Some of these findings closely resemble what we see in surveys of Ukrainian refugees. Therefore, policies that have worked for these countries could be applied to Ukraine with certain adjustments. For example, married refugees and those with children are less likely to consider returning. Among those employed (45% of refugees), most have found less qualified jobs. Such individuals often view returning to Ukraine as a way to regain lost status. Therefore, government assistance programs for job search and/or retraining (especially considering the current labor shortages in Ukraine in some specialities) could serve as an incentive for return.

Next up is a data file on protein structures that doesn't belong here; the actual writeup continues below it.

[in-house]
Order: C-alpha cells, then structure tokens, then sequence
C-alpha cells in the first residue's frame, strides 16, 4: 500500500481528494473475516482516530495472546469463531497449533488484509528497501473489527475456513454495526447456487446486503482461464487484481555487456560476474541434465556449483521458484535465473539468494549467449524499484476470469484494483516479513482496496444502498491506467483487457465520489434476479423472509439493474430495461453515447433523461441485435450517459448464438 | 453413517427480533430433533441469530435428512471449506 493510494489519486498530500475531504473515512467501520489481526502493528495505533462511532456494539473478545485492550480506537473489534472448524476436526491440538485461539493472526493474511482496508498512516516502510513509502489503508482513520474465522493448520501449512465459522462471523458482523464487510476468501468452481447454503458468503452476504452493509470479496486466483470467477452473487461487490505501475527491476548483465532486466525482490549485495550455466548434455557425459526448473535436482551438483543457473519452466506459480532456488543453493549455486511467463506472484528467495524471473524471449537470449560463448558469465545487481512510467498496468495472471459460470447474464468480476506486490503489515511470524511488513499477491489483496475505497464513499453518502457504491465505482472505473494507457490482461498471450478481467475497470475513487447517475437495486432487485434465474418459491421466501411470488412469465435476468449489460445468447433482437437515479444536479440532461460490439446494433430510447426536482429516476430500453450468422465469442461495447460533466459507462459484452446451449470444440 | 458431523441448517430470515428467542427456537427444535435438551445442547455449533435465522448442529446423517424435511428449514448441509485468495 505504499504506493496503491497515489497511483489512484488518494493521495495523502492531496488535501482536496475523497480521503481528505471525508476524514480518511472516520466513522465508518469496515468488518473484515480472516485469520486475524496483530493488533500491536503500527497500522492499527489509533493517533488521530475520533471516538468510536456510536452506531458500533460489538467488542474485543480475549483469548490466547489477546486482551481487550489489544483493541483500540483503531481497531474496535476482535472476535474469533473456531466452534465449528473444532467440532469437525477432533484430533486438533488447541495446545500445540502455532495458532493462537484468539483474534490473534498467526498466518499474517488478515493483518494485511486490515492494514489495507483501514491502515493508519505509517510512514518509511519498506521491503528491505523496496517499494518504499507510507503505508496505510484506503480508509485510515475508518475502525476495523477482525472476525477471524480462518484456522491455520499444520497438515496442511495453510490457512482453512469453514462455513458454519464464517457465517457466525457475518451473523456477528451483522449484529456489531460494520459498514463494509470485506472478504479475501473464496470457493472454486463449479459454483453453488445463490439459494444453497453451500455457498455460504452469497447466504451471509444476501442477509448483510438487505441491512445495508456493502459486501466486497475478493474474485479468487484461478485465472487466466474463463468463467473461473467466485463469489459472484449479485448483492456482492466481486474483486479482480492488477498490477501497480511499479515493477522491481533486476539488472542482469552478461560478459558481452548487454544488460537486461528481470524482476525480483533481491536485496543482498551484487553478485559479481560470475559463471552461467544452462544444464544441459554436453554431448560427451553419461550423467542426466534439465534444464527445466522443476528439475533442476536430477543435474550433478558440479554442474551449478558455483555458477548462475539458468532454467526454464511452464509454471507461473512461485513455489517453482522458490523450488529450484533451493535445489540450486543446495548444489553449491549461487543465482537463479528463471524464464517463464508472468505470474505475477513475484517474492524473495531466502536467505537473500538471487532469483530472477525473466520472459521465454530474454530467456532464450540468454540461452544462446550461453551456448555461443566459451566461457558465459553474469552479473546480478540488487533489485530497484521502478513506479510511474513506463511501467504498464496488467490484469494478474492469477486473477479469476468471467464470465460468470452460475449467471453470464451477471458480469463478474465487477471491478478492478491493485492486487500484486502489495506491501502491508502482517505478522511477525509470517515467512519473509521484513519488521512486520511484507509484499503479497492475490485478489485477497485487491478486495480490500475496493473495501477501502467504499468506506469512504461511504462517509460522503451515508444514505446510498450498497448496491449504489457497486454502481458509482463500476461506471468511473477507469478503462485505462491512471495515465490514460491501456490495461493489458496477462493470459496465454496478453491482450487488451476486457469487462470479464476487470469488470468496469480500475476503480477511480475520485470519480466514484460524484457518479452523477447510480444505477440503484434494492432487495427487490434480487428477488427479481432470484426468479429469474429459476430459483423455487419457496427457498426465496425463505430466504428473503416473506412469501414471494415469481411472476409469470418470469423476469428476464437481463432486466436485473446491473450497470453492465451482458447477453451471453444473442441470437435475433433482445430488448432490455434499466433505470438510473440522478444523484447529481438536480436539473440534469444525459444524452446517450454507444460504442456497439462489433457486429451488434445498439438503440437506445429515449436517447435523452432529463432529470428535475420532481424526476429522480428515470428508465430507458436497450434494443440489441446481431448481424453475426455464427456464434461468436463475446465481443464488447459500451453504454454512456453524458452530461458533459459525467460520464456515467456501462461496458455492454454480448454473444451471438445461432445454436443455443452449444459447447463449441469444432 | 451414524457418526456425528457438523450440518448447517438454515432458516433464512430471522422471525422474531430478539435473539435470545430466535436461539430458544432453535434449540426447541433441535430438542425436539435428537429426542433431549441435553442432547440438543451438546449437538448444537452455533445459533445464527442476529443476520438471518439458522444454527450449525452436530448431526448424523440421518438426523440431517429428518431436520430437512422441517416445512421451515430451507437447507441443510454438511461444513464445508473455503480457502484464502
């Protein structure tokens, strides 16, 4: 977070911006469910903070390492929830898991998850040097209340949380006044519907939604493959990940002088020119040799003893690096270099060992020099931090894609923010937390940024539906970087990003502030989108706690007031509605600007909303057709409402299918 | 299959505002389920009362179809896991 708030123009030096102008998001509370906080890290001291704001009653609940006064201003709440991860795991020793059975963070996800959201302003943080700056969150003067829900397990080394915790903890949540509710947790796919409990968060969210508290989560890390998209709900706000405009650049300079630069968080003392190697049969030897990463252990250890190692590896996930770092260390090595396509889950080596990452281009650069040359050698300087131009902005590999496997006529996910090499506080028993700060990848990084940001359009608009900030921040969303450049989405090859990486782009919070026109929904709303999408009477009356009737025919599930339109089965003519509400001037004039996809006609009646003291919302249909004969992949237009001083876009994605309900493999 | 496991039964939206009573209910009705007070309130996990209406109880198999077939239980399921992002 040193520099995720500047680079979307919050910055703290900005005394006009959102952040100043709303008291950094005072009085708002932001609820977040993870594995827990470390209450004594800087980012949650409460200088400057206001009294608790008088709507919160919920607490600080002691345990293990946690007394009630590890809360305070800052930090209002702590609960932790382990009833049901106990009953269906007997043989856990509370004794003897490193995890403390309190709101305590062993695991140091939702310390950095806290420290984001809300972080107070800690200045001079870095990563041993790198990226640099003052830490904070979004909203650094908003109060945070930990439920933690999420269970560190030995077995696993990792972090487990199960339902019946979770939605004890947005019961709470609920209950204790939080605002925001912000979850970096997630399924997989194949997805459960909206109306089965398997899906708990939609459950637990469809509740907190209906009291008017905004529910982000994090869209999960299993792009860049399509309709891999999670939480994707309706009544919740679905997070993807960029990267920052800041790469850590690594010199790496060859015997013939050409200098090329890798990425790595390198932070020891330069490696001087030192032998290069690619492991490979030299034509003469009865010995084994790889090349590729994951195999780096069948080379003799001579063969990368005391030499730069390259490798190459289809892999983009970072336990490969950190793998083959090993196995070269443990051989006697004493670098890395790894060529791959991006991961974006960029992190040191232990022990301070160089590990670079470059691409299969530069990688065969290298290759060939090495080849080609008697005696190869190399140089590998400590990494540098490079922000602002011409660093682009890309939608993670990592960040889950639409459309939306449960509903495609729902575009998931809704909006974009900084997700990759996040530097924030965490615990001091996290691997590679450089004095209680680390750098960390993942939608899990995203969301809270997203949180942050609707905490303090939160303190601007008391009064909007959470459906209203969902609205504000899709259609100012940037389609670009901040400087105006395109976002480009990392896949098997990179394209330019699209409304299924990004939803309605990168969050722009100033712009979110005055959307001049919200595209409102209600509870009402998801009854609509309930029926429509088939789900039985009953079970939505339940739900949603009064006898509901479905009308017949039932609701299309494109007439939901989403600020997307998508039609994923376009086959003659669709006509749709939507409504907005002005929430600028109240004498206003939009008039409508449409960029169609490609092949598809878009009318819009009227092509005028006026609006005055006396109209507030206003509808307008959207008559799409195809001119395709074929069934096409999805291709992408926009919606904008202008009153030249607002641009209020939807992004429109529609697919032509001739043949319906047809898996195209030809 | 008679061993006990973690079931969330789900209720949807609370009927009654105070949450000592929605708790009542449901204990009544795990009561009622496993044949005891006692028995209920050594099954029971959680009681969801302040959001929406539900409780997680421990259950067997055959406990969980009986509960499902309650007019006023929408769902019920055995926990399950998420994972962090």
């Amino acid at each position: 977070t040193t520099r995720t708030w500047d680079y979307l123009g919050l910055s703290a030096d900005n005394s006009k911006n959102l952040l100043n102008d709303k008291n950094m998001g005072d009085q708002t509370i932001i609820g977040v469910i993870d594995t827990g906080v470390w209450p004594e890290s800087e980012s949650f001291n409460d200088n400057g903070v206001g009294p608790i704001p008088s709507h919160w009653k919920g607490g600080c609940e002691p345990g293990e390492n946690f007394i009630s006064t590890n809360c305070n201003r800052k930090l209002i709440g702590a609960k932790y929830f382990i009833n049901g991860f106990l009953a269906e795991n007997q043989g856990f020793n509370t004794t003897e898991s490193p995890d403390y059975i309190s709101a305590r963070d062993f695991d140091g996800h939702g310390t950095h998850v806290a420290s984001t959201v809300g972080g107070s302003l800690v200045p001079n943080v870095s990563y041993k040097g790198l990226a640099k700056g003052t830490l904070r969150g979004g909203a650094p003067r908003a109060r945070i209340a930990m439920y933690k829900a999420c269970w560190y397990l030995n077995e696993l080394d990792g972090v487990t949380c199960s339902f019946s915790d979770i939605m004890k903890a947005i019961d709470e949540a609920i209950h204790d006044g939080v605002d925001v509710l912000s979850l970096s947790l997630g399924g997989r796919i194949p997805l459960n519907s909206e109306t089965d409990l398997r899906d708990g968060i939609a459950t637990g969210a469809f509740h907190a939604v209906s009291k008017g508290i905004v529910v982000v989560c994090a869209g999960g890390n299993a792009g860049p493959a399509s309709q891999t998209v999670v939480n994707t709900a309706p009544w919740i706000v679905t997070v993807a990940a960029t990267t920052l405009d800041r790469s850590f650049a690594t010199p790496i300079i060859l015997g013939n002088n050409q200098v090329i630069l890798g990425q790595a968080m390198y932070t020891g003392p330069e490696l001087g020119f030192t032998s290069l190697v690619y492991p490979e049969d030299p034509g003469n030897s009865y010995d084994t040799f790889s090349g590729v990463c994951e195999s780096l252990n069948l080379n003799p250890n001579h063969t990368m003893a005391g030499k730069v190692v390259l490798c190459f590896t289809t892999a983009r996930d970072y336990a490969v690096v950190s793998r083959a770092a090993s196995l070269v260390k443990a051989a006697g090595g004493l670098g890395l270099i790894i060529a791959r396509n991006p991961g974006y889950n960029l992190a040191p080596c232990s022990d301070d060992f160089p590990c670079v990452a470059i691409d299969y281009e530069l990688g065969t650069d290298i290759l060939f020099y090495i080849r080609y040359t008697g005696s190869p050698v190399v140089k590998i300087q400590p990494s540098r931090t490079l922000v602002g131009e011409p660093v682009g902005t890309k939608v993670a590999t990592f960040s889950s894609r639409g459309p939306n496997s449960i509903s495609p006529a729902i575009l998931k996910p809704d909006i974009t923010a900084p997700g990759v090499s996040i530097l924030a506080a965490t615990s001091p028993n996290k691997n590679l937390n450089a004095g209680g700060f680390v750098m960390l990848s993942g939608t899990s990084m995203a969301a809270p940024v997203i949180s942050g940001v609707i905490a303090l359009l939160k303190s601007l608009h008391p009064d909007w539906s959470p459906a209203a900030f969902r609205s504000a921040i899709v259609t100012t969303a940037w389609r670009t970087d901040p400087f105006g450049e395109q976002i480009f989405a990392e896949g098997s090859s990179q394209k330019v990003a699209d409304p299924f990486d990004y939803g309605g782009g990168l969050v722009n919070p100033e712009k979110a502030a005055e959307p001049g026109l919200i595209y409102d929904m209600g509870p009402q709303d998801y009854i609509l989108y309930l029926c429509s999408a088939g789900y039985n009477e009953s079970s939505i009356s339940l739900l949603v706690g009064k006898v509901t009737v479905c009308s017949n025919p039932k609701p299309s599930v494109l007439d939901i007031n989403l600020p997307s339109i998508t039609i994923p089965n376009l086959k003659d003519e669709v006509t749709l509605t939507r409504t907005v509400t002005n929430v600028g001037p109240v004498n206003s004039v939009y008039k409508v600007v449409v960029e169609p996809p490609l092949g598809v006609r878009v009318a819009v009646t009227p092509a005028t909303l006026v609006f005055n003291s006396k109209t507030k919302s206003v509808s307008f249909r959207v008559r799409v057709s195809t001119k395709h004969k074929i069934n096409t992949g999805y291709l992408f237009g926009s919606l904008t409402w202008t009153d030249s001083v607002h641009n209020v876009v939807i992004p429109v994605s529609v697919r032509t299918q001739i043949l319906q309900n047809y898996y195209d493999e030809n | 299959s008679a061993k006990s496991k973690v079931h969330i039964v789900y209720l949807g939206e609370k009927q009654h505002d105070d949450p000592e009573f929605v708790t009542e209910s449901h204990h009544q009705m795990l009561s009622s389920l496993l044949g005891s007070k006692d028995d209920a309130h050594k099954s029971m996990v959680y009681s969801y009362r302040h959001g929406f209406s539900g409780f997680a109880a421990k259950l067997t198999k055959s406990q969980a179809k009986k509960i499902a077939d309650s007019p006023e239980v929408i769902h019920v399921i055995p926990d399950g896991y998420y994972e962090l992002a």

On the other hand, Ukrainian refugees undoubtedly differ from refugees from Asian or Balkan countries. For example, according to a survey by the Ifo Institute for Economic Research, the majority of Ukrainian refugees in Germany (from 56% to 65%) hold a master’s degree. Between 15% and 20% of refugees own businesses or are self-employed. According to a survey by the Center for Economic Strategy, only 25% of Ukrainian refugees are “classic” refugees, i.e., mostly middle-aged women with children. For this group, the most important factor for return is the security situation. 29% of refugees are “quasi-labor” migrants who left Ukraine not only because of combat operations but also for work opportunities. For this category, the most important factor for return would not be security but career prospects. Another 29% of refugees are professionals who are not willing to work outside their profession and often have their own businesses in Ukraine. Respondents from this group most often express a desire to return home. For 16% of refugees who left the combat zone, the main factor for return is the creation of necessary conditions for return, as their homes have suffered the most from combat operations.